Pardon Me for Asking spotted the development’s sales office last month at 396 Court Street. Check out some demolition photos of the Regency Carts building after the jump.
The Kentile sign is coming down, the owner of the building confirmed via statement to The New York Times, because the roof under it and the sign need costly repairs. Councilman Brad Lander met with the owner and helped broker a deal to save it. There have been protests against its removal and the building’s owner is sorry to see it go, said the story.
“We love the sign, and we heard the voices of so many community members. We will work hard to preserve the letters during removal,” said the owner in a statement to the Times. But it needs costly repairs, said the Times:
On Tuesday, Mr. Lander said, he met with Mr. Cohen, who explained that the sign’s steel structure was rusting and crumbling and needed to be scraped and repainted. The building beneath the sign was itself damaged by Hurricane Sandy, and needed work, Mr. Lander said Mr. Cohen told him. Mr. Lander said Mr. Cohen told him that doing all the work needed to preserve the sign would be too costly to be worthwhile.
The Gowanus Alliance is working to save the sign and find a new home for it. However, there is danger the letters could be damaged as they are moved. Lander said he hopes to arrange for their descent via pulley rather than cramming them down a small chute, as the demo permit specifies.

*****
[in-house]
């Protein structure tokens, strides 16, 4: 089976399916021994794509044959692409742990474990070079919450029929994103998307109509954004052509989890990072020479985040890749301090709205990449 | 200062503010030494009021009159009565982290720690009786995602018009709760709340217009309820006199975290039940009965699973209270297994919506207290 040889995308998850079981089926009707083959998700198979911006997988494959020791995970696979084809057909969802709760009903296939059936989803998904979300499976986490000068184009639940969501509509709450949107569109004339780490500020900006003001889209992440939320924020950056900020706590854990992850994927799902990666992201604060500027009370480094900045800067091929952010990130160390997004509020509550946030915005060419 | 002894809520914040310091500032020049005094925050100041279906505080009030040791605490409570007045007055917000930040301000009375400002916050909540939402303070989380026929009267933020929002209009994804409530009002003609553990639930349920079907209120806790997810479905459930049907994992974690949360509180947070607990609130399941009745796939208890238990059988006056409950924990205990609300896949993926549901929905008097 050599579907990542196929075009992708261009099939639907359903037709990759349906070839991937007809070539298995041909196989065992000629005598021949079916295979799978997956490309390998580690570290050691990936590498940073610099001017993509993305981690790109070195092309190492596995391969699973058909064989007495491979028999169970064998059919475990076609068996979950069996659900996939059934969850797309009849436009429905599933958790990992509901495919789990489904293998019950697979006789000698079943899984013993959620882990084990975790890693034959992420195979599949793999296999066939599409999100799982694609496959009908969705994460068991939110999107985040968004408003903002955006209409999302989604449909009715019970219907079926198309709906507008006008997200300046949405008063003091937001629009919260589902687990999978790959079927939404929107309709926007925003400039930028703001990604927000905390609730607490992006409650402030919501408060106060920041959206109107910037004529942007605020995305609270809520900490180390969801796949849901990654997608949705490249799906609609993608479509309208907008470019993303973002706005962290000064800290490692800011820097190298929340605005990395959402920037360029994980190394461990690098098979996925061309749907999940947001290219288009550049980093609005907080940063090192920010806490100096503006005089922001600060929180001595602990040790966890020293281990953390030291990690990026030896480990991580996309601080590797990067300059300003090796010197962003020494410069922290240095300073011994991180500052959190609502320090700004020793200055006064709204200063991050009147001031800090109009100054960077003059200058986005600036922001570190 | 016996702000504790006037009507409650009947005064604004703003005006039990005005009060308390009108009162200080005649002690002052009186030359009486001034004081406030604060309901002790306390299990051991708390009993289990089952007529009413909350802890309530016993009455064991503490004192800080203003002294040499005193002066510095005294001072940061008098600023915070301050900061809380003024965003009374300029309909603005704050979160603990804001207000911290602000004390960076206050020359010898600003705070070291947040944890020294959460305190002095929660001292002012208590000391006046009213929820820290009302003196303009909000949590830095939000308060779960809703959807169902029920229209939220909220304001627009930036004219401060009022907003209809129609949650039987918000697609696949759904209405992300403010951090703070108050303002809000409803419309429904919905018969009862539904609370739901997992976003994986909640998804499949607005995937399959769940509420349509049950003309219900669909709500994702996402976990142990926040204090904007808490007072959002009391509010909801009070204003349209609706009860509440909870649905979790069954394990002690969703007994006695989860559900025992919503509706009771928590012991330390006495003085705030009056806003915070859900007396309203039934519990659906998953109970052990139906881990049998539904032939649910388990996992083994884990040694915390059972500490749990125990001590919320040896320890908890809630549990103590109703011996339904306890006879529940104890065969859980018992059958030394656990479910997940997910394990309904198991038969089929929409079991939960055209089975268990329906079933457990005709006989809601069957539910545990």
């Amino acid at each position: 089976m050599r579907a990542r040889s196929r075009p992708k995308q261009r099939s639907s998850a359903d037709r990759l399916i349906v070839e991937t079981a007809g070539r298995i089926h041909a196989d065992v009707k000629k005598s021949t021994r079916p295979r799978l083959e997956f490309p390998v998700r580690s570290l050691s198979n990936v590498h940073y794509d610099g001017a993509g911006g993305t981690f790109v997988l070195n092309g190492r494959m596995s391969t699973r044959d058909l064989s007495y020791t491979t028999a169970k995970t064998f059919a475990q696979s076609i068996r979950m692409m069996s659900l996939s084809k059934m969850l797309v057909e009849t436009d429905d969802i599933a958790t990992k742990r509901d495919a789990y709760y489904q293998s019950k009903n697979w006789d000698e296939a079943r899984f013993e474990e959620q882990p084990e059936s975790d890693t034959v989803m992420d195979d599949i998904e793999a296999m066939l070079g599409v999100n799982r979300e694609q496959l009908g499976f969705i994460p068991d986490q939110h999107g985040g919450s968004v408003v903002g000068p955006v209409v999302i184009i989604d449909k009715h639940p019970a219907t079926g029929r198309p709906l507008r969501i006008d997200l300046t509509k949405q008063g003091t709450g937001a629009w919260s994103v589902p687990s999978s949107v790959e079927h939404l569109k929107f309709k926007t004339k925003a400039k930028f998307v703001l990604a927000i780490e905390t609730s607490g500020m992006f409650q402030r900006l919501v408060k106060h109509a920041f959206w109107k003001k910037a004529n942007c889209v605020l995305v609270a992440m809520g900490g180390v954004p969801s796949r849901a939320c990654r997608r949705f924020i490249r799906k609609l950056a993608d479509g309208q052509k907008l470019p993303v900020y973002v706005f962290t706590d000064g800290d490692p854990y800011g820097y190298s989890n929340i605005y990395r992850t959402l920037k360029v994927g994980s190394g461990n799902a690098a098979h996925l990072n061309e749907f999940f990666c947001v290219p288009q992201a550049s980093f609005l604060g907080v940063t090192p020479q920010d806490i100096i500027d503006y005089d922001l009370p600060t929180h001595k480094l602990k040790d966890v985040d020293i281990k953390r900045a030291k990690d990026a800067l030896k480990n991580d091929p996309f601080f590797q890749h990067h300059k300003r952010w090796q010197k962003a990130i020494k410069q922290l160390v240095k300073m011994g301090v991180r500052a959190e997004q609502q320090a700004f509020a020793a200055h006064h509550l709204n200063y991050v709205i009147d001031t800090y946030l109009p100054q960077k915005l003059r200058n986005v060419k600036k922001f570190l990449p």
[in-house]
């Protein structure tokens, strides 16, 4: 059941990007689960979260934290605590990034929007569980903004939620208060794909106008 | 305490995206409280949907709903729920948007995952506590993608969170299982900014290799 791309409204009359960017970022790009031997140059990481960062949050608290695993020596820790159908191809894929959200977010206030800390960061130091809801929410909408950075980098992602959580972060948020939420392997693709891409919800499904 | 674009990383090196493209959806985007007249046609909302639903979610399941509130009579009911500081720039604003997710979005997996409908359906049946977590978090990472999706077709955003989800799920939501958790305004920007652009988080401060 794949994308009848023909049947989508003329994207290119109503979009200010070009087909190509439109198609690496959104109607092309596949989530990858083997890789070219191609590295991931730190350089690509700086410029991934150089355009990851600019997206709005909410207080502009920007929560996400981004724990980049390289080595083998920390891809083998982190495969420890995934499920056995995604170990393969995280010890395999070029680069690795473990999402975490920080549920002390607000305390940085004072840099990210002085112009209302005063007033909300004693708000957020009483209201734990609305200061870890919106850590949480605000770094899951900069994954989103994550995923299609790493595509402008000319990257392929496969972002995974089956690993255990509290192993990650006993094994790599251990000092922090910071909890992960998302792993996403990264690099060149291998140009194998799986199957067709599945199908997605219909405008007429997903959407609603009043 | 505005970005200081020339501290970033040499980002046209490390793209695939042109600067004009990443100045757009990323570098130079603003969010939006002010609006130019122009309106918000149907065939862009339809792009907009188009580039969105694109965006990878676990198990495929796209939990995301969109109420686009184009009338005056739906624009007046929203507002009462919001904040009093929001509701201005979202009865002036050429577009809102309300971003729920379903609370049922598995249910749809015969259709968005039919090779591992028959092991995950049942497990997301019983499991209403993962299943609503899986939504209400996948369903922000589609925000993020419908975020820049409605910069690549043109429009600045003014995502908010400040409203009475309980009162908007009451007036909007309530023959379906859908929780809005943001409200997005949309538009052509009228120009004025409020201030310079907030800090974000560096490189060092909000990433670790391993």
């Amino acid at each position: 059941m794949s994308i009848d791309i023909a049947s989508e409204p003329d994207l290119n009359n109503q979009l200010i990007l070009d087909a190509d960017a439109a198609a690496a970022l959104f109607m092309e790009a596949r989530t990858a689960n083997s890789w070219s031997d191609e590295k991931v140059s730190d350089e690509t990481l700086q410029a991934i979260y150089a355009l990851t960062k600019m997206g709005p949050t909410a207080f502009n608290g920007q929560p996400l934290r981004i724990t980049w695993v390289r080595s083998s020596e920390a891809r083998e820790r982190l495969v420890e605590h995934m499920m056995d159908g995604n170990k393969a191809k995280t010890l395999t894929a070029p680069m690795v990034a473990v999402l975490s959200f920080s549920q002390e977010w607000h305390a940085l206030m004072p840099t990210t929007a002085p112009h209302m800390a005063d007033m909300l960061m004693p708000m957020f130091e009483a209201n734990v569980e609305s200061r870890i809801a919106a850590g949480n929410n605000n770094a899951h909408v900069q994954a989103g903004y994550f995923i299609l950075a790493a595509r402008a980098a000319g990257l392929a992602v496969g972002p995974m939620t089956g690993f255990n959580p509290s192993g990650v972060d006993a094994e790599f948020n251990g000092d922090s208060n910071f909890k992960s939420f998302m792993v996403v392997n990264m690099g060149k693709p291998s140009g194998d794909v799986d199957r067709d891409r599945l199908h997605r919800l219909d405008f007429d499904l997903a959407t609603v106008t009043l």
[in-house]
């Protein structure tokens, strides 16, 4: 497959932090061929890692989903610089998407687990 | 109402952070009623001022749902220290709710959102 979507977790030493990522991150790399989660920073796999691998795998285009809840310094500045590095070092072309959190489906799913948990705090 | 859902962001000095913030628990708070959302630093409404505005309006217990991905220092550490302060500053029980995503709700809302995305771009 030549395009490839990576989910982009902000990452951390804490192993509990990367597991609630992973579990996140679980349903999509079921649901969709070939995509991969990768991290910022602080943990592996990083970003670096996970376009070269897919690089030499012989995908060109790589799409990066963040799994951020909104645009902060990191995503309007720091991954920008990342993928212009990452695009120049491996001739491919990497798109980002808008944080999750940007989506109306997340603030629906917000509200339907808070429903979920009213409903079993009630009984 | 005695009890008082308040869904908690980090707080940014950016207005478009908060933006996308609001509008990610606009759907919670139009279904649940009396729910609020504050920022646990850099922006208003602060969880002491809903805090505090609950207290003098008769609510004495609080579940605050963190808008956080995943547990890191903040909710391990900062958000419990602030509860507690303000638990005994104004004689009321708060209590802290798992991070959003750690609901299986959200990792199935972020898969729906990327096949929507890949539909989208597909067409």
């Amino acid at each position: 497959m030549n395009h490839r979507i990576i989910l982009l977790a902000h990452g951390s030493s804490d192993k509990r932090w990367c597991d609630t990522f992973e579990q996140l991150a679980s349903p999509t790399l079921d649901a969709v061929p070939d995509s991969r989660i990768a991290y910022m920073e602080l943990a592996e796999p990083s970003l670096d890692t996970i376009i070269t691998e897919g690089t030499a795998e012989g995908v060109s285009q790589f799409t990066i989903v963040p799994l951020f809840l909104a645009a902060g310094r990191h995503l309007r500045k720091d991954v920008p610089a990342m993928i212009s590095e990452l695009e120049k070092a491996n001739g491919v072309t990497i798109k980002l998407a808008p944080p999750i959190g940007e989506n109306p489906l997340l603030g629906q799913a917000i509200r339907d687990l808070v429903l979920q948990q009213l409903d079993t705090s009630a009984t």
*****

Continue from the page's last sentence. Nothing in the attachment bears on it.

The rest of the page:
No trace remains of the “berserk-eclectic” house at 111 Clarkson Avenue in Prospect Lefferts Gardens. Demolition began in March, and now the site has been completely cleared.
Last week, architect Joseph Spector filed new building applications for a seven-story, 22-unit building and an eight-story, 28-unit one on the site, which lines up with plans developer Seth Brown announced in January. The two rental buildings will have mostly one-bedrooms with a few two- and three-bedrooms thrown in.
We expect construction will start at the 12,000-square-foot lot soon after permits are issued, and Brown told us it will finish in a year.
No building on a lot bigger than 20 feet wide seems safe from development these days. The mansard-roofed house at 330 Throop Avenue, built sometime before 1873, which makes it one of the area’s oldest houses, is slated for demolition. It was a Building of the Day in August. Thanks to a reader for the tip.
Currently a three-family, the building has a FAR of 3, for a total of 11,475 buildable square feet, according to PropertyShark. The lot measures 45 by 85 feet.
A demo permit was issued in April. An application for a new building, which has not yet been approved, calls for a four-story, eight-unit building. There is currently a stop work order on the property. It is not located in any of the proposed Bed Stuy historic districts.
Demolition is well under way at Forest City Ratner’s 10 Metrotech Center, where the Dekalb side of the building has been reduced to rubble. The 359,000-square-foot building will be replaced by apartments, but no new building permits have been filed. Forest City Ratner has owned 1960s-era property at 625 Fulton Street, a former candy factory, since 1989. Check out more photos after the jump.
A reader sent us this time lapse video of crews taking down the water towers atop 199 Jay Street while preparing to demolish the seven-story office building. The century-old building sits on a 17,000-square-foot lot at the corner of Nassau and Jay Streets, next to an off-ramp from the Manhattan Bridge. Scaffolding already shrouds part of the building, and owner Amtrust Realty filed a demolition application back in January. The DOB hasn’t approved a full demo permit yet, but they’ve greenlighted removing the parapets as well as interior demolition.